Americans are most likely to say (32%) they would seek vehicles that get better gas mileage if gas prices keep rising but don’t go above the $5-per-gallon range, according to results of a May 2011 USA Today/Gallup poll. Americans are second-most likely (19%) to say they would use mass transit.
Less Than Half of Americans Would Never Replace Vehicle
Replacing a vehicle with one that gets better mileage is the only response to high gas prices that less than half of Americans (38%) say they would not do, no matter how high prices rise. On the other end of the spectrum, about seven in 10 (69%) Americans would not move and about the same percentage of workers (72%) would not change jobs or quit working, no matter how high prices rise.
Level of Financial Hardship, Driving Frequency Have Impact
Forty-four percent of those who say recent increases in gas prices are causing them “severe” financial hardship would replace their vehicle at prices up to the $5 range, while 25% of those experiencing no financial hardship would do so.
Similarly, 37% of those who say they drive more than average or drive an average amount would get a more fuel-efficient vehicle, while 28% of those who say they drive less than average would replace their current vehicle at prices up to the $5-per-gallon range. Interestingly, whether gas price increases are temporary or permanent has little effect on response rates.
Low-Income Americans Most Likely Among Income Groups to Look to Mass Transit
Americans making less than $30,000 a year (32%) are about three times more likely than those making $75,000 or more (11%) to say they will use mass transit if gas prices rise to the $5-per-gallon range. Those currently experiencing severe financial hardship because of gas prices (25%) are about twice as likely as those experiencing no hardship (13%) to say the same. Again, the permanency of price increases has minimal impact on response rates.
Electric Cars Unpopular Response to Gas Prices
Americans are less likely to say they would buy an electric car than they are to say they would buy a more fuel-efficient one if gas prices rise to the $5-per-gallon range. Just 12% say at that price, they would be willing to buy such a car that they could drive only a limited number of miles at one time. Another 10% would make such a purchase if gas prices are in the $6- to $7.99-per-gallon range and another 9% if gas prices reach $8 to $10 per gallon. Still, 57% say they would not buy such an electric car no matter the price of gas.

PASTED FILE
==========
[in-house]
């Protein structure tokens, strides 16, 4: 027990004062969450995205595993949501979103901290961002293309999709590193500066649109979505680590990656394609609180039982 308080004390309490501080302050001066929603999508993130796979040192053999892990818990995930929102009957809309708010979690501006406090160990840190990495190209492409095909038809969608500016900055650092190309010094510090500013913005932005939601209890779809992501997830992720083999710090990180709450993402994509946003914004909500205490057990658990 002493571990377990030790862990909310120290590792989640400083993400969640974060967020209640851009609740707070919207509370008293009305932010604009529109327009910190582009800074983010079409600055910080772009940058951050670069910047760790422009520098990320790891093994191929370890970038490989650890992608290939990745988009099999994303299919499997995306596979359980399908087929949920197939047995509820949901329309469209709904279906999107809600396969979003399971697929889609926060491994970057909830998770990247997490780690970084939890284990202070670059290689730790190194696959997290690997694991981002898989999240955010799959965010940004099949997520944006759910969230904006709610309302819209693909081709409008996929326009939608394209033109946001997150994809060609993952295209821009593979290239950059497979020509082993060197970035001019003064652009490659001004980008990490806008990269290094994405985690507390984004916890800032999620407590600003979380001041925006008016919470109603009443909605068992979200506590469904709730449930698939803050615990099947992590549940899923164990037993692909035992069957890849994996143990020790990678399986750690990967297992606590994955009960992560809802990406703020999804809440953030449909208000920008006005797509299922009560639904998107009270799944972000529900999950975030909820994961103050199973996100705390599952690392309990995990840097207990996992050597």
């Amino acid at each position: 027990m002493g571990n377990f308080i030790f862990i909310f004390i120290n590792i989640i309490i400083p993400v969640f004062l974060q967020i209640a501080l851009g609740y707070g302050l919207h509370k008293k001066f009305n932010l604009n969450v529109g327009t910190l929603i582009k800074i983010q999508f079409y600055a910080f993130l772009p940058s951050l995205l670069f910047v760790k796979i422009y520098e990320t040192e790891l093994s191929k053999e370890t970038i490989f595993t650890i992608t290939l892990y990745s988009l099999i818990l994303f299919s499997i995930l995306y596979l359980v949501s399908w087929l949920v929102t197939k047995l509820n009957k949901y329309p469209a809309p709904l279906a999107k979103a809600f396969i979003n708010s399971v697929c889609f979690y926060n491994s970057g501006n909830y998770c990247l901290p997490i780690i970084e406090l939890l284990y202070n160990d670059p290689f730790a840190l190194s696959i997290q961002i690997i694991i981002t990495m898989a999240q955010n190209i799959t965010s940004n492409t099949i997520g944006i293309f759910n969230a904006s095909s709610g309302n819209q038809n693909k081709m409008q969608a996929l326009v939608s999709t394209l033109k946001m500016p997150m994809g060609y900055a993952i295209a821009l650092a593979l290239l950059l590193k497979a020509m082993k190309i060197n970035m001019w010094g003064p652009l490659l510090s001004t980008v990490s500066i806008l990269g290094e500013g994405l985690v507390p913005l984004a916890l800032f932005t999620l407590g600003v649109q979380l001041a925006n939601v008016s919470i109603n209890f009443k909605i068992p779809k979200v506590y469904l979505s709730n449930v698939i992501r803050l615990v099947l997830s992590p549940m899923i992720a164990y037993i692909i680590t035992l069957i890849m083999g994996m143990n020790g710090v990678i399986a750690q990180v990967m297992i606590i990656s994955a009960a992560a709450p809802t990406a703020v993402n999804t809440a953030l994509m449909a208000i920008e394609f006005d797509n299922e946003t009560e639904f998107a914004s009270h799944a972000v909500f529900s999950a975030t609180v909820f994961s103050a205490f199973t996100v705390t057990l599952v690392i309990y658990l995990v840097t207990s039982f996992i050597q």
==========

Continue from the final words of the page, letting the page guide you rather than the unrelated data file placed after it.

High-income Americans are about twice as likely as those with low incomes to say they would purchase an electric car if gas prices rose to the $5 range. Otherwise, no matter whether respondents view higher prices as temporary or permanent, or the degree of financial hardship high gas prices are causing them, electric cars are equally unpopular as a response to high gas prices.
Gas Prices Affect Consumer Behavior
The slight majority of Americans (53%) say they have responded to today’s steep gas prices by making major changes in their personal lives, while 46% say they have not, according to results of an earlier May 2011 USA Today/Gallup poll. Sizable proportions of adults of all major income levels have made such changes, including 68% of low-income Americans, 54% of middle-income Americans, and 44% of upper-income Americans.
About the Data: Results for this Gallup poll are based on telephone interviews conducted May 12-15, 2011, with a random sample of 1,024 adults, aged 18 and older, living in all 50 US states and the District of Columbia.